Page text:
13 How could people have been so mistaken? The banking reforms of the 1930s had been steadily weakened over time – repeal of the Glass-Steagall Act in 1999 The Federal Reserve had several times acted to bail out businesses “too big to fail” Competition rewarded in the short term companies that took big risks

14 Why did banks not see, or act on, the danger? Banks compete for investors Banks with high earnings attract more investors Prudent banks have lower returns during a period of expansion and hence attract fewer investors Banks were using very high leverage to increase returns

15 Misperception “I made a mistake in presuming that the self-interests of organizations, specifically banks and others, were such that they were best capable of protecting their own shareholders and their equity in the firms.” Alan Greenspan

16 Institutions Globalization creates interlocking fragility. The growth of giant banks gives the appearance of stability, but it raises the risk of systemic collapse. When one fails, they all fail. Nassim Taleb

17 Amplifying factors Greed – higher returns, more commissions Lax regulation due to a belief in “market fundamentalism” Excessively loose monetary policy Fraudulent borrowing Managerial failure Complexity and opacity of modern finance

18 Journalists vs. economists The causal loop diagrams are based on articles by journalists. Front pages lately have been filled with talk of boom and bust cycles But economists see no need for new theory, just less “ideology” However, articles by economists use linear thinking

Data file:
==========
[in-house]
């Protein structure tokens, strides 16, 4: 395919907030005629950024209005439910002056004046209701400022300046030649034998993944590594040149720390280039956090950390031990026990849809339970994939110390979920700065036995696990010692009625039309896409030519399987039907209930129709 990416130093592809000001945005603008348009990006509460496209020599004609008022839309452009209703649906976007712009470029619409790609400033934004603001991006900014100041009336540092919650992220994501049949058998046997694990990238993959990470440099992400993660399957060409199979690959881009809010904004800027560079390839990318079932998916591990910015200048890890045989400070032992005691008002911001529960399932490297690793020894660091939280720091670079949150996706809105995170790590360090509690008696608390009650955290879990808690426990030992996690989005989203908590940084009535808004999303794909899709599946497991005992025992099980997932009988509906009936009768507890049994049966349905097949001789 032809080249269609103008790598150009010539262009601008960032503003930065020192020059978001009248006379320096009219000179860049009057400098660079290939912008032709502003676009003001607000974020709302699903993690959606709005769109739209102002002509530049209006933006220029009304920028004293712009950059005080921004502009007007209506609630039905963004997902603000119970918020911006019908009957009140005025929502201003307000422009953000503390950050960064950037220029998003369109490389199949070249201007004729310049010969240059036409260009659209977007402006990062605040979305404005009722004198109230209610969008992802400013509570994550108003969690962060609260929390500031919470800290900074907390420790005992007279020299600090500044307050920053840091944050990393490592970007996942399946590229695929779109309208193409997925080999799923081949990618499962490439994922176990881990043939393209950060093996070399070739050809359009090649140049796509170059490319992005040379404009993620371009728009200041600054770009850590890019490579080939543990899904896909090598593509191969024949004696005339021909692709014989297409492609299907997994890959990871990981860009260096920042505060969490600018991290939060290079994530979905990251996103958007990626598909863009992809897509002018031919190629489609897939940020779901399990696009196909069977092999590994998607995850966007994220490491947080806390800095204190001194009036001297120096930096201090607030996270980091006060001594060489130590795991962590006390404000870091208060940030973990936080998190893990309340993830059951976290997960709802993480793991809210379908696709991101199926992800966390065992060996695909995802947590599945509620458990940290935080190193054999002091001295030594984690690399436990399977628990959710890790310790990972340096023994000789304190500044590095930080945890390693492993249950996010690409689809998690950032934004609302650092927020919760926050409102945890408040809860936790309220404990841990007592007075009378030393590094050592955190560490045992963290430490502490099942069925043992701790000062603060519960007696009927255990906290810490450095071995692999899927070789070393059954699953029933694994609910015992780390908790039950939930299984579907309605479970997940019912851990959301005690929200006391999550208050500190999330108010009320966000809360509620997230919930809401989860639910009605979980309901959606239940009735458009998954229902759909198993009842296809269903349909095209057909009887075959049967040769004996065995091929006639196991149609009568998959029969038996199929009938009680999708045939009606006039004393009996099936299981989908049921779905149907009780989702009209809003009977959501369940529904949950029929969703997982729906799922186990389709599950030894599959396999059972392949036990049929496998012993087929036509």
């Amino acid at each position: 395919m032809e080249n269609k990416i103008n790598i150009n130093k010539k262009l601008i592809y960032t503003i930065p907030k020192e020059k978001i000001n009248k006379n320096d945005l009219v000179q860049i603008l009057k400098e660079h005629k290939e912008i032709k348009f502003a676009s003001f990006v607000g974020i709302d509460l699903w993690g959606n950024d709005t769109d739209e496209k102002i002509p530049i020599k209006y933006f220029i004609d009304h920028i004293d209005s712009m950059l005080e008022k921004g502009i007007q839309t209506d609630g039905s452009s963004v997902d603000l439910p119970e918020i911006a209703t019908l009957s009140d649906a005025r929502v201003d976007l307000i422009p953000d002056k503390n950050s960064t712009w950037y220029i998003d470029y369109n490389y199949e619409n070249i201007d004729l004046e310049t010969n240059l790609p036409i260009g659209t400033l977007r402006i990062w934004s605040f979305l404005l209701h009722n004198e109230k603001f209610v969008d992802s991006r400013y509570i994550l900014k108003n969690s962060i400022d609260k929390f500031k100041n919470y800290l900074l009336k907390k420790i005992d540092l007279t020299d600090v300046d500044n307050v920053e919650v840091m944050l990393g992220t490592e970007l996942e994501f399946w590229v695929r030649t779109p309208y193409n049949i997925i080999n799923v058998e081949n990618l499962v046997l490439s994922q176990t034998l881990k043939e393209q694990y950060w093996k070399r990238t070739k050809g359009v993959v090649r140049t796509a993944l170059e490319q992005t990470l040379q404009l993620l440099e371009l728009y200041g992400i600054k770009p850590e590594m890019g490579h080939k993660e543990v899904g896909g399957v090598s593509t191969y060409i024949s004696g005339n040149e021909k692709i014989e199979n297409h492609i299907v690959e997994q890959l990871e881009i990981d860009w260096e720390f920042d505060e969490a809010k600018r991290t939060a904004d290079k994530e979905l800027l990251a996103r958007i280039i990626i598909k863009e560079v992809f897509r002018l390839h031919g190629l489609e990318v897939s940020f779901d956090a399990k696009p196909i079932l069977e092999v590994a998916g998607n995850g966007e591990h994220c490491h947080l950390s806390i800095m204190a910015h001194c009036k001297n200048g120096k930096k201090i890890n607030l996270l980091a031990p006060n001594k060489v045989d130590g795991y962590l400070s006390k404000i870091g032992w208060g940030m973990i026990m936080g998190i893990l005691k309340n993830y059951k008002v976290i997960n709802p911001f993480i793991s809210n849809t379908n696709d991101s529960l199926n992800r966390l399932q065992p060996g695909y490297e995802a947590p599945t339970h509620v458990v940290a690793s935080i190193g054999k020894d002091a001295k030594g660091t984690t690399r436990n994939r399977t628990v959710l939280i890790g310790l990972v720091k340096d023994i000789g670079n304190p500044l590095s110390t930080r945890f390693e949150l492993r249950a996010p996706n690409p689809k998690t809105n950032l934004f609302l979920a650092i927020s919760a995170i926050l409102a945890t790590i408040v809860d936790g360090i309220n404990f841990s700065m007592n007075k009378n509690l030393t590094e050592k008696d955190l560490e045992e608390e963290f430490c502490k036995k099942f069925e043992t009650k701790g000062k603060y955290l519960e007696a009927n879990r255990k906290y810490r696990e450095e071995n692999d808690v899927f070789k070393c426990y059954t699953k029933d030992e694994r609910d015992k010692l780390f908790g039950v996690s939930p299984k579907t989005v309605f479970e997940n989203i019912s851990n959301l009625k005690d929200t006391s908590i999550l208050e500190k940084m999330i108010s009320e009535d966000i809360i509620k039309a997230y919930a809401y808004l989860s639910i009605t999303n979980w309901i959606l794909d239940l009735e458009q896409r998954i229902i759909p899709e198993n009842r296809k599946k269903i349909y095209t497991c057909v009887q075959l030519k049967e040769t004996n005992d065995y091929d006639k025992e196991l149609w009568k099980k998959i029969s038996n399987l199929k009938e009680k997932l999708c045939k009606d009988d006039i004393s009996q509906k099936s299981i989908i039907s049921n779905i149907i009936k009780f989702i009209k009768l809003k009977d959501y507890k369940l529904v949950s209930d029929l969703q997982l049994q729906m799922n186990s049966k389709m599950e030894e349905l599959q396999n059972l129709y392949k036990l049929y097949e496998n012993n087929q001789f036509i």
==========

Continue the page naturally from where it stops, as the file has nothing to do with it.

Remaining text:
19 How do economists think about financial crises? I asked Milena Ristovska, a visiting scholar from Macedonia, to go to the library and find recent academic articles on financial crises The following pages present brief abstracts and then diagrams of the relationships that the articles report on The articles use linear cause and effect

20 Consequences of banking crises Banking crises lead to a decline in output (for a long period of time), to a decline in the stock market, and to a decline in the currency (about 30%) Boyd, Kwak, and Smith in Money, Credit and Banking, 2005

21 Banking crisisdecline in output decline in stock market decline in currency